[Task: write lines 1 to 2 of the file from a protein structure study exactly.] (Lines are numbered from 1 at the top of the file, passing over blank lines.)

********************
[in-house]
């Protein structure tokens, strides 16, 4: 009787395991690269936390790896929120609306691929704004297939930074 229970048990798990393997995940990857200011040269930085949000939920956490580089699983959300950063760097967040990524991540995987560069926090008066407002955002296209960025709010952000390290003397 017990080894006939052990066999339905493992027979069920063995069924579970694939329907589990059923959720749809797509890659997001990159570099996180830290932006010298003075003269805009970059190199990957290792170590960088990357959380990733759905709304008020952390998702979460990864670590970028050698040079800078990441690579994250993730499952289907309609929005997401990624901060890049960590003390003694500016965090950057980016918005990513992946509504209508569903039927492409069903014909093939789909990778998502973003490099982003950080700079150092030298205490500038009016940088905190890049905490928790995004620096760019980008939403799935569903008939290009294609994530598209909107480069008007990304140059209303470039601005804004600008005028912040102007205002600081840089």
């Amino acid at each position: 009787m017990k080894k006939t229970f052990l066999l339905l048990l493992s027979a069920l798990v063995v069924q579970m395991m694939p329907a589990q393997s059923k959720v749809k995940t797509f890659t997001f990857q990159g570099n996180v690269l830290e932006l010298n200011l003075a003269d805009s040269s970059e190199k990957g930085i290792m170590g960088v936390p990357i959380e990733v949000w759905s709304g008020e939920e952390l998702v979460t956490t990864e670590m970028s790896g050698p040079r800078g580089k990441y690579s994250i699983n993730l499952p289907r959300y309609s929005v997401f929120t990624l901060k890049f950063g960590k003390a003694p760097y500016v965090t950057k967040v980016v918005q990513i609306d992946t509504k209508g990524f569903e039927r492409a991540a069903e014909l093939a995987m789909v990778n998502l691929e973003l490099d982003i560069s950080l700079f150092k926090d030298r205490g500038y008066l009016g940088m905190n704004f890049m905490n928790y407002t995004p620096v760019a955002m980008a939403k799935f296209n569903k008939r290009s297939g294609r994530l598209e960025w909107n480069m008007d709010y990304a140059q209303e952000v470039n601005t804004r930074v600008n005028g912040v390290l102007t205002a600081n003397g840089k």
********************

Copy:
[in-house]
């Protein structure tokens, strides 16, 4: 009787395991690269936390790896929120609306691929704004297939930074 229970048990798990393997995940990857200011040269930085949000939920956490580089699983959300950063760097967040990524991540995987560069926090008066407002955002296209960025709010952000390290003397 017990080894006939052990066999339905493992027979069920063995069924579970694939329907589990059923959720749809797509890659997001990159570099996180830290932006010298003075003269805009970059190199990957290792170590960088990357959380990733759905709304008020952390998702979460990864670590970028050698040079800078990441690579994250993730499952289907309609929005997401990624901060890049960590003390003694500016965090950057980016918005990513992946509504209508569903039927492409069903014909093939789909990778998502973003490099982003950080700079150092030298205490500038009016940088905190890049905490928790995004620096760019980008939403799935569903008939290009294609994530598209909107480069008007990304140059209303470039601005804004600008005028912040102007205002600081840089």